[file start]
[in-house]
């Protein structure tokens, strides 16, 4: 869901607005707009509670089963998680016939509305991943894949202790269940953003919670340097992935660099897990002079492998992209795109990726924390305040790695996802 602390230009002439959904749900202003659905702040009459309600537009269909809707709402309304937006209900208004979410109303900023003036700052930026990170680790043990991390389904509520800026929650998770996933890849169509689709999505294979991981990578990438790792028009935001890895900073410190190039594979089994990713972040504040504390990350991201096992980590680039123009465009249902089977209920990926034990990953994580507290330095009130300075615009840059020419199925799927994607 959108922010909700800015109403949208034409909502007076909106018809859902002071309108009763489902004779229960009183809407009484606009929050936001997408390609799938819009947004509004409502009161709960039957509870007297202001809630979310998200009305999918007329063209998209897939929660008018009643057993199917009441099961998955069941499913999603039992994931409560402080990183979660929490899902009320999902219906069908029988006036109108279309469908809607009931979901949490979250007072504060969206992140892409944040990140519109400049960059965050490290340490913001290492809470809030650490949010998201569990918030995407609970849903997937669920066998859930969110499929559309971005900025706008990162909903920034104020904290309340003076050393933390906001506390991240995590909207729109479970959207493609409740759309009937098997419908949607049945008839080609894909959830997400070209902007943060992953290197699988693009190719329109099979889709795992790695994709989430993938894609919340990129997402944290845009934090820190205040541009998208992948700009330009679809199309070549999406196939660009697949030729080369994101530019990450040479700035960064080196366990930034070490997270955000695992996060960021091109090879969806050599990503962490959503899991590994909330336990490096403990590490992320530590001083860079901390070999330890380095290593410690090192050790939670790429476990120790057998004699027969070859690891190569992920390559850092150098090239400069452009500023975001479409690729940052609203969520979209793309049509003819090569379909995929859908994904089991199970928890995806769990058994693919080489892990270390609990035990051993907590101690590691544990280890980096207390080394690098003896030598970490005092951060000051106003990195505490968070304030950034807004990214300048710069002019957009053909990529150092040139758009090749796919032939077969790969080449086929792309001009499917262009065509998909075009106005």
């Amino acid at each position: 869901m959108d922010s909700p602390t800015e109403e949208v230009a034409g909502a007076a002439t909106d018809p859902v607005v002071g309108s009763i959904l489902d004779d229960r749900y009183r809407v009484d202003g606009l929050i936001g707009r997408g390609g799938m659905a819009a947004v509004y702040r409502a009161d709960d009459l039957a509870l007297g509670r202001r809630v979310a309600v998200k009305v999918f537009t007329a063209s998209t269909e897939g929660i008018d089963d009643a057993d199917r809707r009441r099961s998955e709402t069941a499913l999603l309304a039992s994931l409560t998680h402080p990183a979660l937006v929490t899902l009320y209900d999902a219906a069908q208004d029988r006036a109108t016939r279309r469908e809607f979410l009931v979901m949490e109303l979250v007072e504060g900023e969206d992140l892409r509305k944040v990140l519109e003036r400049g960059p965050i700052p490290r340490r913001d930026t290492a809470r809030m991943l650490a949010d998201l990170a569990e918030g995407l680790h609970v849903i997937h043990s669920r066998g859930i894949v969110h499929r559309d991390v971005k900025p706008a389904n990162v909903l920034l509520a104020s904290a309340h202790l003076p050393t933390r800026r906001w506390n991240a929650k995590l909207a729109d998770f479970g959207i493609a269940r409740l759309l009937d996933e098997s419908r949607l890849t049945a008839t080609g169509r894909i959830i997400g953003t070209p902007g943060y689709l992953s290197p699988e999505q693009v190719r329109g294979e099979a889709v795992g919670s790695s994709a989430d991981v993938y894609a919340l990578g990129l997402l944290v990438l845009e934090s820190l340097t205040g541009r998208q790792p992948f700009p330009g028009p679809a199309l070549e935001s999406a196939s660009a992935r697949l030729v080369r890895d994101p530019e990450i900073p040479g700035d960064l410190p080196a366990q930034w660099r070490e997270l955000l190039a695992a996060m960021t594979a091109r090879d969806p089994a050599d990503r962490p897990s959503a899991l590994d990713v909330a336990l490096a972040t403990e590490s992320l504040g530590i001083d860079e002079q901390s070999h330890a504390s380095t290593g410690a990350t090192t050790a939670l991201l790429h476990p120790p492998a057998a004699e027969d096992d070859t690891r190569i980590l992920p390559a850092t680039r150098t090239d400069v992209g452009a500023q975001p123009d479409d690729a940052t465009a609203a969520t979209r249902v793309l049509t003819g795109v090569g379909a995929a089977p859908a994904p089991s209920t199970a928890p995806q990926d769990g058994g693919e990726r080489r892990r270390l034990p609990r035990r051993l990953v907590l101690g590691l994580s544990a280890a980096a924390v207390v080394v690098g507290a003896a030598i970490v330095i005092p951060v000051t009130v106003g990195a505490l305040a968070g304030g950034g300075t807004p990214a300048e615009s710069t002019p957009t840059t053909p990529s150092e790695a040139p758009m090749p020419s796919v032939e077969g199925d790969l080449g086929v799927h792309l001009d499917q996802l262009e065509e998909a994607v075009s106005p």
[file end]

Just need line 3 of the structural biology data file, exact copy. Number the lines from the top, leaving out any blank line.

């Amino acid at each position: 869901m959108d922010s909700p602390t800015e109403e949208v230009a034409g909502a007076a002439t909106d018809p859902v607005v002071g309108s009763i959904l489902d004779d229960r749900y009183r809407v009484d202003g606009l929050i936001g707009r997408g390609g799938m659905a819009a947004v509004y702040r409502a009161d709960d009459l039957a509870l007297g509670r202001r809630v979310a309600v998200k009305v999918f537009t007329a063209s998209t269909e897939g929660i008018d089963d009643a057993d199917r809707r009441r099961s998955e709402t069941a499913l999603l309304a039992s994931l409560t998680h402080p990183a979660l937006v929490t899902l009320y209900d999902a219906a069908q208004d029988r006036a109108t016939r279309r469908e809607f979410l009931v979901m949490e109303l979250v007072e504060g900023e969206d992140l892409r509305k944040v990140l519109e003036r400049g960059p965050i700052p490290r340490r913001d930026t290492a809470r809030m991943l650490a949010d998201l990170a569990e918030g995407l680790h609970v849903i997937h043990s669920r066998g859930i894949v969110h499929r559309d991390v971005k900025p706008a389904n990162v909903l920034l509520a104020s904290a309340h202790l003076p050393t933390r800026r906001w506390n991240a929650k995590l909207a729109d998770f479970g959207i493609a269940r409740l759309l009937d996933e098997s419908r949607l890849t049945a008839t080609g169509r894909i959830i997400g953003t070209p902007g943060y689709l992953s290197p699988e999505q693009v190719r329109g294979e099979a889709v795992g919670s790695s994709a989430d991981v993938y894609a919340l990578g990129l997402l944290v990438l845009e934090s820190l340097t205040g541009r998208q790792p992948f700009p330009g028009p679809a199309l070549e935001s999406a196939s660009a992935r697949l030729v080369r890895d994101p530019e990450i900073p040479g700035d960064l410190p080196a366990q930034w660099r070490e997270l955000l190039a695992a996060m960021t594979a091109r090879d969806p089994a050599d990503r962490p897990s959503a899991l590994d990713v909330a336990l490096a972040t403990e590490s992320l504040g530590i001083d860079e002079q901390s070999h330890a504390s380095t290593g410690a990350t090192t050790a939670l991201l790429h476990p120790p492998a057998a004699e027969d096992d070859t690891r190569i980590l992920p390559a850092t680039r150098t090239d400069v992209g452009a500023q975001p123009d479409d690729a940052t465009a609203a969520t979209r249902v793309l049509t003819g795109v090569g379909a995929a089977p859908a994904p089991s209920t199970a928890p995806q990926d769990g058994g693919e990726r080489r892990r270390l034990p609990r035990r051993l990953v907590l101690g590691l994580s544990a280890a980096a924390v207390v080394v690098g507290a003896a030598i970490v330095i005092p951060v000051t009130v106003g990195a505490l305040a968070g304030g950034g300075t807004p990214a300048e615009s710069t002019p957009t840059t053909p990529s150092e790695a040139p758009m090749p020419s796919v032939e077969g199925d790969l080449g086929v799927h792309l001009d499917q996802l262009e065509e998909a994607v075009s106005p």